By RON FRIEDMAN
After successfully passing the Israel Land Administration reform plan in August, Prime Minister Binyamin Netanyahu is now considering an extensive restructuring of the country's planning committees.
Next week a special ministerial committee will discuss a new draft proposal aimed at increasing the powers of local planning authorities at the expense of regional planning committees.
The ministerial committee's members have been charged with forming principles and directives to improve physical planning and building permit issuing. The committee will be made up of the ministers of finance, interior, justice, national infrastructures, environmental protection and agriculture, and will be chaired by Netanyahu.
The committee will have final say on all changes not requiring legislation and the government will not be allowed to appeal its decisions.
Construction in Israel is characterized by a hierarchy of planning bodies, which includes committees on the national, regional and local levels. This hierarchy, a remnant of the British mandate, has come under severe criticism for its bureaucratic excesses. Many building plans require the approval of both the local and regional committees. Both also have appeal mechanisms built in, something that makes rapid decision-making all but impossible.
"To get a construction permit, you need to pass through the seven levels of hell," Netanyahu said in a speech at The Marker magazine's event for the 100 Most Influential People earlier this month. "We are blessed with several tremendous accomplishments: We lead the world in percentage of households with personal computers; we are, I believe, No. 3 in terms of cellular phones per capita; with regard to receiving construction permits, we are 160th in the world... It is impossible to build, not houses or factories or hotels."
The draft reform put forward by the Prime Minister's Office aims at simplifying and streamlining the process of granting building permits, by concentrating decision-making powers in the hands of the local authorities. The restructuring would mean weakening the regional planning committees and perhaps dismantling them altogether.
The proposal raises concerns that the concentration of power in the hands of local authorities would lead to undue influence by real estate moguls and business tycoons. The local committees are manned by local politicians and council members who are considered more susceptible to external pressures than the appointed professionals who compose the regional and national committees.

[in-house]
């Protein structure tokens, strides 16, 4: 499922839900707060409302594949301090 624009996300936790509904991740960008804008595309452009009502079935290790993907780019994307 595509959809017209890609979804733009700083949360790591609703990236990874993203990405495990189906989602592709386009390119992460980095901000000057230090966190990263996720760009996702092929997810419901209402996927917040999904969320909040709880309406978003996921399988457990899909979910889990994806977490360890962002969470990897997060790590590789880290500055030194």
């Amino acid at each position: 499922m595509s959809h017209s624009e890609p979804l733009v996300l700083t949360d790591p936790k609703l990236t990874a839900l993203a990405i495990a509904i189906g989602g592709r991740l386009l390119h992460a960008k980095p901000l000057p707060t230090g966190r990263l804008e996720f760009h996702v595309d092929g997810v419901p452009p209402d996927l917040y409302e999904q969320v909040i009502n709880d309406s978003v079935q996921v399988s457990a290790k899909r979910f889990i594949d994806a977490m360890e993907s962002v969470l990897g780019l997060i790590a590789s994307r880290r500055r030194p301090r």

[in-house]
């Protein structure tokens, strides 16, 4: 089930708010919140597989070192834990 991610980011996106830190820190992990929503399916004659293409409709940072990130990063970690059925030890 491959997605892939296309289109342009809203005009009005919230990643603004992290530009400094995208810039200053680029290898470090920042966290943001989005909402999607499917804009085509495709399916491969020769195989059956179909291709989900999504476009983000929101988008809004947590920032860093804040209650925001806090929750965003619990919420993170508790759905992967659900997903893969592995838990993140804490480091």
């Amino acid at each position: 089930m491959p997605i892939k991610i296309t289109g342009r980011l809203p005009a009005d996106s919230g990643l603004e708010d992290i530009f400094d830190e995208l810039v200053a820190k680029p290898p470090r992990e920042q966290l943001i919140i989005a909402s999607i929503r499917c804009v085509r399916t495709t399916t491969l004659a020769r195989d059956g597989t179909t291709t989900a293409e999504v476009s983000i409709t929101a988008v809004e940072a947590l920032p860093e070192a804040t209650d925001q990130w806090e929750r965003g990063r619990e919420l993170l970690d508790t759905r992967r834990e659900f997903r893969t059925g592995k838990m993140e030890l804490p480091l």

"The condition under which this concentration of power will proceed is the ability to develop supervisory systems that will enable the government, through the Interior Ministry, to oversee the proceedings of the committees," said Shamai Asif, director of the ministry's planning administration.
"Up until now, there hasn't really been oversight of these processes in the local committees; the committees were an organ of the local authorities. Now that we are giving them more power, there have to be rules and regulations in place to ensure that the planning is done professionally and responsibly," he said.
According to Asif, the reform will also help advance the system technologically. The planning authority intends to have digital permit-issuing and electronic zoning and planning application in place by 2011.
"The systems will all be networked through an automatic system, substantially shortening schedules," said Asif.
Calls to reject the reform have been raised before the first meeting to discuss and outline it has even taken place.
Representatives of environmental organizations the Israel Union for Environmental Defense (Adam Teva V'Din) and the Society for Protection of Nature have been quick to warn that entrusting the country's open spaces to the hands of local politicians will lead to their disappearance.
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